Could Tom Steyer’s effort to mobilize environmentally-minded voters succeed and fail at the same time?

The need to encourage those who say human-caused climate change is their most important issue to consistently vote in elections is profoundly important, and Steyer deserves credit for committing resources to the cause of making sure that Election Day is the real Earth Day:

The billionaire environmentalist Thomas F. Steyer and his political advocacy group, NextGen Climate, will spend at least $25 million on a get-out-the-vote campaign targeting young voters this year in seven mostly battleground states, the group announced on Monday.

Mr. Steyer, the single biggest political donor of the 2014 midterm election cycle, said the campaign would target at least 203 college and university campuses. He called it the largest youth voter outreach program ever undertaken by a candidate or political campaign…

While polls show that younger people are more likely to support candidates with strong environmental policies, they are also less likely to show up at the polls.

Steyer’s effort is admirable, but so long as broadcast and cable news outlets fail to comprehensively cover the climate crisis, there will be a limited return on Steyer’s investment. As Media Matters has noted, some of the most significant recent studies on the risks of unrestrained carbon pollution have received scant coverage in print and broadcast media: Sen. Bernie Sanders is not wrong to fault the press for not paying extensive attention to the warnings of climate scientists.

As my former radio colleague Betsy Rosenberg observes, broadcast and cable news outlets have a journalistic and moral obligation not to let comparatively trivial issues trump the climate crisis:

There will always be “breaking news” that bumps a breaking climate, [which is why] we need dedicated programming, “appointment TV” as they call it in the biz, where you can tune in at a certain time, preferably daily, and get all your questions and concerns about our planetary pickle(s) addressed by experts in their field who are not only knowledgeable, but passionate and gifted communicators.

And if you don’t have any questions or concerns about our changing environment, how it’s affecting humans, animals and nature-and what we can do about it-then you haven’t been paying attention. And if, as a society, we continue to focus on the sensational rather than the scientific, well then perhaps we deserve what’s coming. Because we have a choice and the television news networks have a choice. To be responsible adults and face our challenges or turn away and “face the music.”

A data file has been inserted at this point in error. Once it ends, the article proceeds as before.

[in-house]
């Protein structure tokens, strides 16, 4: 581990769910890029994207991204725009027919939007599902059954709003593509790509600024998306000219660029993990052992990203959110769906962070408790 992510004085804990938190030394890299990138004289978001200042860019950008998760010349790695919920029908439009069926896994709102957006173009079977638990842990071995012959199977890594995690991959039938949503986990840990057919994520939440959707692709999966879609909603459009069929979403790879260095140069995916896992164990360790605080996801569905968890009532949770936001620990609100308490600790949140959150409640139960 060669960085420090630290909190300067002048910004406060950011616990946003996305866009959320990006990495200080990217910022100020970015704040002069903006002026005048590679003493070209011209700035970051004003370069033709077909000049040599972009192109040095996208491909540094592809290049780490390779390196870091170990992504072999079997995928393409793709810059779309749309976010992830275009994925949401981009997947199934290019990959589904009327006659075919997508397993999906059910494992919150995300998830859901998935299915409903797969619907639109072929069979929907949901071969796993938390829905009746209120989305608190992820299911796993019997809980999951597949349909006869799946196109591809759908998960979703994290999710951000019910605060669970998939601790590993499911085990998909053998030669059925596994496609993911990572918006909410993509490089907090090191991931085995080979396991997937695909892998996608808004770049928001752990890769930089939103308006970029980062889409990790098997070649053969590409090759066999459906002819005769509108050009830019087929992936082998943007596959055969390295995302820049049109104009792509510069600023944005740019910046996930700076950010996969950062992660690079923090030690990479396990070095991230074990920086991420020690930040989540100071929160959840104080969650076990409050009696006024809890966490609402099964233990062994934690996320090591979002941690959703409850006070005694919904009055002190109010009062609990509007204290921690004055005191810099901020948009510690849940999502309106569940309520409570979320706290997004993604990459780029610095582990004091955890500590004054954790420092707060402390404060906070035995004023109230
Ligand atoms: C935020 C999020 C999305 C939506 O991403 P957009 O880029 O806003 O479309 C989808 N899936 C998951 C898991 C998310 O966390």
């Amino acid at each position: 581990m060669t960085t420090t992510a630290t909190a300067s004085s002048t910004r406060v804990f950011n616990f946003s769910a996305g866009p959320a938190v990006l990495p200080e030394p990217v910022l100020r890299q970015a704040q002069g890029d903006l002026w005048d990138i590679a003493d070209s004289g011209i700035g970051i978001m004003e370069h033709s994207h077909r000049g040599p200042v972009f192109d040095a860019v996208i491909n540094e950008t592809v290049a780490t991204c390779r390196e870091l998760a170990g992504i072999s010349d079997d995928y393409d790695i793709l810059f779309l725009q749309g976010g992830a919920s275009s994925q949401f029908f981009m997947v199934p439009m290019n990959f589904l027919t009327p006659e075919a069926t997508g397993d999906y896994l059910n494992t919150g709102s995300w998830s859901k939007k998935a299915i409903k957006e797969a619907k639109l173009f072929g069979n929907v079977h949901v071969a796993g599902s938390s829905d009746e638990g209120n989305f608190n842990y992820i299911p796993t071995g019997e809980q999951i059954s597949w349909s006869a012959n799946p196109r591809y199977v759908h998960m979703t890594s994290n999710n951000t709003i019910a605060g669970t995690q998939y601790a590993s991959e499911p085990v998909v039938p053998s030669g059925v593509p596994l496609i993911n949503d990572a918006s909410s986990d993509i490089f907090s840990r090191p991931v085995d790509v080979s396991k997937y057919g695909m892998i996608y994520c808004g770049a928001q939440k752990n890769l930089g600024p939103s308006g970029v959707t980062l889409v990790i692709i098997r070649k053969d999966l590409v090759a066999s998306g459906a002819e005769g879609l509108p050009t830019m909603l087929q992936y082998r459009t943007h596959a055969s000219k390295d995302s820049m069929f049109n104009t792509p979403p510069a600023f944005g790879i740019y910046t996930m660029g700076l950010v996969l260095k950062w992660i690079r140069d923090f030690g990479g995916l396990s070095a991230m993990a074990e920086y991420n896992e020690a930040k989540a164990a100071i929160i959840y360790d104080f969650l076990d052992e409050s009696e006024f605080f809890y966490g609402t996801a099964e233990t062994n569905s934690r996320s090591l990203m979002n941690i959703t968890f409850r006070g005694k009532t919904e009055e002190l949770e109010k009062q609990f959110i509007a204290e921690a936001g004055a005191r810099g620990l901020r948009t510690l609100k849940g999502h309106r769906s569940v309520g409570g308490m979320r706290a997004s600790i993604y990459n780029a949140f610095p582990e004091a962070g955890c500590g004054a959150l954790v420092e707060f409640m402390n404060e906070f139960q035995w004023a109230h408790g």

I can’t help wondering if the lack of consistent broadcast and cable news coverage of the climate crisis is one reason why Vox’s David Roberts seems so deeply pessimistic about the efforts to forge a bipartisan consensus on the need to address climate change, despite clear evidence that such efforts are beginning to bear fruit. CBS Evening News ran an impressive segment on April 20th about Denmark’s progress on clean energy, but when’s the last time you’ve seen a segment on America’s progress on clean energy–and the activists who are working against all odds to get Republicans and Democrats to come together on solutions to the problem of carbon pollution? If you’re not seeing news segments on the comprehensive studies showing how carbon pricing will boost the economy, or the House Republicans who are standing up to the forces of climate denial (and the House Democrats who are standing with them), then you’ll obviously have a gloomy perspective on the national push to price carbon.

If Steyer wants to make a lasting impact, he should use his voice, as Sanders did before him, to urge broadcast and cable news outlets to expand their coverage of the climate crisis. The value of his words won’t be $25 million. It will be priceless.

NEXT: A miracle in Maryland?

UPDATE: More from David Roberts.

SECOND UPDATE: Politico on right-wing harassment of Steyer.

D.R. Tucker

D. R. Tucker is a Massachusetts-based journalist who has served as the weekend contributor for the Washington Monthly since May 2014. He has also written for the Huffington Post, the Washington Spectator, the Metrowest Daily News, investigative journalist Brad Friedman's Brad Blog and environmental journalist Peter Sinclair's Climate Crocks.